Minn. man pleads guilty to helping burn down Minneapolis police building

The burning of the 3rd Precinct building during George Floyd protests earlier this year led the governor to call in the U.S. National Guard


By Andy Mannix
Star Tribune

MINNEAPOLIS — A Staples, Minn., man pleaded guilty Thursday to breaching a fence that enclosed the Third Precinct police headquarters in Minneapolis and helping light the building on fire during civil unrest that followed the police killing of George Floyd this summer.

Bryce Michael Williams, 26, was indicted by a federal grand jury for conspiracy to commit arson. According to the indictment, on May 28, Williams was among the hundreds of people who’d gathered around the police precinct in south Minneapolis. The crowd chanted “Burn it down, Burn it down,” as several of its members tore down a fence meant to keep people away from the building.

Crowds gather in front of the burning Minneapolis police 3rd Precinct building Thursday, May 28, 2020, in Minneapolis.
Crowds gather in front of the burning Minneapolis police 3rd Precinct building Thursday, May 28, 2020, in Minneapolis. (AP Photo/Julio Cortez)

Williams and several others trampled over the fence and toward the building. Williams helped light a Molotov cocktail, which another man brought into the building and used it to set a fire, according to the charges.

Williams later threw a box on a fire burning just outside the precinct’s entry doors, according to the charges.

The burning of the Third Precinct has become one of the most prominent visual symbols of the protests and riots that erupted in response to a Minneapolis police officer pinning Floyd, an unarmed Black man, to the ground while Floyd and onlookers begged for his life. The four officers who have been charged in relation to Floyd’s death all worked out of the Third Precinct.

The siege and burning of a police precinct has no precedent in modern American history, and the event led the governor to call in the U.S. National Guard in the nights that followed to quell the unrest. The precinct is among 150 properties damaged by fire in the aftermath of Floyd’s death. Dozens of buildings burned to the ground.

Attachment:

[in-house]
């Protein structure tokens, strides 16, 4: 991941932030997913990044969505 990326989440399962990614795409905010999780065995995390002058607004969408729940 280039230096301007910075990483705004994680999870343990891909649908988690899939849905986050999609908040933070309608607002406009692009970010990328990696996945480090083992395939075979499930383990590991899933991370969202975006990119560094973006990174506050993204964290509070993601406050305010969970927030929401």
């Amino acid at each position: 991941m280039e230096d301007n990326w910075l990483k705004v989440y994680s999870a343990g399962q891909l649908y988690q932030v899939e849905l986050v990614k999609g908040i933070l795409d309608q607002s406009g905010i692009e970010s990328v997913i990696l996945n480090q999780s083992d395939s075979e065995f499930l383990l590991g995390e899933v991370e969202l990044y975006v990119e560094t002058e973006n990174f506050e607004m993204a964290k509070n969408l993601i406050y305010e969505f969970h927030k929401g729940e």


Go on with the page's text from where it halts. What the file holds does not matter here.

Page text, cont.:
Several people, of seemingly different motivations, have been charged with lighting the precinct on fire. Williams is charged with three co-conspirators who crossed the fence assisted in setting fires around the same time, according to the indictment. They are Dylan Robinson, of Brainerd; Davon De-Andre Turner, of St. Paul; and Brandon Michael Wolfe, also of St. Paul.

Williams is the only one to plead guilty so far.

The charges say Turner helped Williams light the Molotov cocktail and carried it into the precinct. Robinson also threw an incendiary device into the building, and Wolfe rolled a barrel into the flames “with the intent to accelerate the existing fire,” according to the indictment.

A member of the Boogaloo Bois, a right-wing group intent on capitalizing on chaos and starting the next American civil war, has also been charged with assisting in the damage to the precinct that night. Ivan Harrison Hunter, a 26-year-old from Boerne, Texas, shot 13 rounds from AK-47-style rifle into the precinct while people were inside the building.

Hunter also bragged on Facebook that, “I helped the community burn down that police station” and “I didn’t’ [sic] protest peacefully,” according to the charges.

(c)2020 the Star Tribune (Minneapolis)

McClatchy-Tribune News Service

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